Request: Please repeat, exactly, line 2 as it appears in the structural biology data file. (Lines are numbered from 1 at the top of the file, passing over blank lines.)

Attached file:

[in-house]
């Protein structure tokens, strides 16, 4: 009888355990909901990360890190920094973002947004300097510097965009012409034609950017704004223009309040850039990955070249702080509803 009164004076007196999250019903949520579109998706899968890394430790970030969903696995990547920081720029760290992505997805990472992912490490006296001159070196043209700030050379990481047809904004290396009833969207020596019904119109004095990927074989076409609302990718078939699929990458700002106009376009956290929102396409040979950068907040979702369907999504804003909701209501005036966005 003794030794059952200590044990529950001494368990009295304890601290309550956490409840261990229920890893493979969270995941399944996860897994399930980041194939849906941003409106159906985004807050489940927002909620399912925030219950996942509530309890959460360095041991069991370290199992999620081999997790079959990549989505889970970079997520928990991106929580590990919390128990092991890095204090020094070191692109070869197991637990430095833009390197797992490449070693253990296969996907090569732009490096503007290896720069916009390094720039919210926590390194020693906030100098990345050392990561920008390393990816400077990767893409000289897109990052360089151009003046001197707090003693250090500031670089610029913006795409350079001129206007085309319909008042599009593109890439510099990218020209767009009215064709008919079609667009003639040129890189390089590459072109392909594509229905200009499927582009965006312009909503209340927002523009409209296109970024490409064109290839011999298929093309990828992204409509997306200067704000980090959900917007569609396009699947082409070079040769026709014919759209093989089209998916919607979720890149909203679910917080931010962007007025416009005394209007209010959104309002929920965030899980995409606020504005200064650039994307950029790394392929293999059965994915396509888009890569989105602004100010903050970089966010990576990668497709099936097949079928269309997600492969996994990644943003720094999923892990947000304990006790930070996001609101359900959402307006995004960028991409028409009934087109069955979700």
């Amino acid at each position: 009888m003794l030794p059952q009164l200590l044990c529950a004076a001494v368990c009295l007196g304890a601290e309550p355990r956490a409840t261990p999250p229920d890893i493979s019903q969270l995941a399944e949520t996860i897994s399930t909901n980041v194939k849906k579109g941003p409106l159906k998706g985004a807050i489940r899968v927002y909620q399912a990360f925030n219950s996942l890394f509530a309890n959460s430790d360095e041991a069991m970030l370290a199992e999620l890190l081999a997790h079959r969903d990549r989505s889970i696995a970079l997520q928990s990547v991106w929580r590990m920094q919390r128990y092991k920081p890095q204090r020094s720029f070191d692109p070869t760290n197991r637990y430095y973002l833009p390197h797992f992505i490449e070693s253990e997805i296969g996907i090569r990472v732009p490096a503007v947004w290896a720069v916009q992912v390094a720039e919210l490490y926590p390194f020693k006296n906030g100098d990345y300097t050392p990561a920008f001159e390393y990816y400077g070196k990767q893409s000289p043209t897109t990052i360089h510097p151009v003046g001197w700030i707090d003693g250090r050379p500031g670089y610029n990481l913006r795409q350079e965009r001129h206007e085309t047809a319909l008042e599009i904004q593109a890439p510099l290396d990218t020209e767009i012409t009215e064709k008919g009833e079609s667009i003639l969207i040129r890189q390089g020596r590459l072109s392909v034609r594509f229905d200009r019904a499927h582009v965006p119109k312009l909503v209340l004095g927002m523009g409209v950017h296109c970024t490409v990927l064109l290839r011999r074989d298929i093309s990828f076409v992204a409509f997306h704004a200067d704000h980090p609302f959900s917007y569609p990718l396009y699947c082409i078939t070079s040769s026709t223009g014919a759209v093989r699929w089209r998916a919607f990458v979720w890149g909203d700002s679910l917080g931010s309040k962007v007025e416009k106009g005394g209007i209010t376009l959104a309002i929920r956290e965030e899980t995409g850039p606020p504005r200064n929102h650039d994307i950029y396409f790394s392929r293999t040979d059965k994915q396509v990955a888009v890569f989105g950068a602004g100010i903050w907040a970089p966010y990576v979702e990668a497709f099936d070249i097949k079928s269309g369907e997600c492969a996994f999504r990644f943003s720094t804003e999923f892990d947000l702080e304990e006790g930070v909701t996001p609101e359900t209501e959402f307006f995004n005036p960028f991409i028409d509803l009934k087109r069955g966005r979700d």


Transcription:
């Protein structure tokens, strides 16, 4: 009888355990909901990360890190920094973002947004300097510097965009012409034609950017704004223009309040850039990955070249702080509803 009164004076007196999250019903949520579109998706899968890394430790970030969903696995990547920081720029760290992505997805990472992912490490006296001159070196043209700030050379990481047809904004290396009833969207020596019904119109004095990927074989076409609302990718078939699929990458700002106009376009956290929102396409040979950068907040979702369907999504804003909701209501005036966005 003794030794059952200590044990529950001494368990009295304890601290309550956490409840261990229920890893493979969270995941399944996860897994399930980041194939849906941003409106159906985004807050489940927002909620399912925030219950996942509530309890959460360095041991069991370290199992999620081999997790079959990549989505889970970079997520928990991106929580590990919390128990092991890095204090020094070191692109070869197991637990430095833009390197797992490449070693253990296969996907090569732009490096503007290896720069916009390094720039919210926590390194020693906030100098990345050392990561920008390393990816400077990767893409000289897109990052360089151009003046001197707090003693250090500031670089610029913006795409350079001129206007085309319909008042599009593109890439510099990218020209767009009215064709008919079609667009003639040129890189390089590459072109392909594509229905200009499927582009965006312009909503209340927002523009409209296109970024490409064109290839011999298929093309990828992204409509997306200067704000980090959900917007569609396009699947082409070079040769026709014919759209093989089209998916919607979720890149909203679910917080931010962007007025416009005394209007209010959104309002929920965030899980995409606020504005200064650039994307950029790394392929293999059965994915396509888009890569989105602004100010903050970089966010990576990668497709099936097949079928269309997600492969996994990644943003720094999923892990947000304990006790930070996001609101359900959402307006995004960028991409028409009934087109069955979700």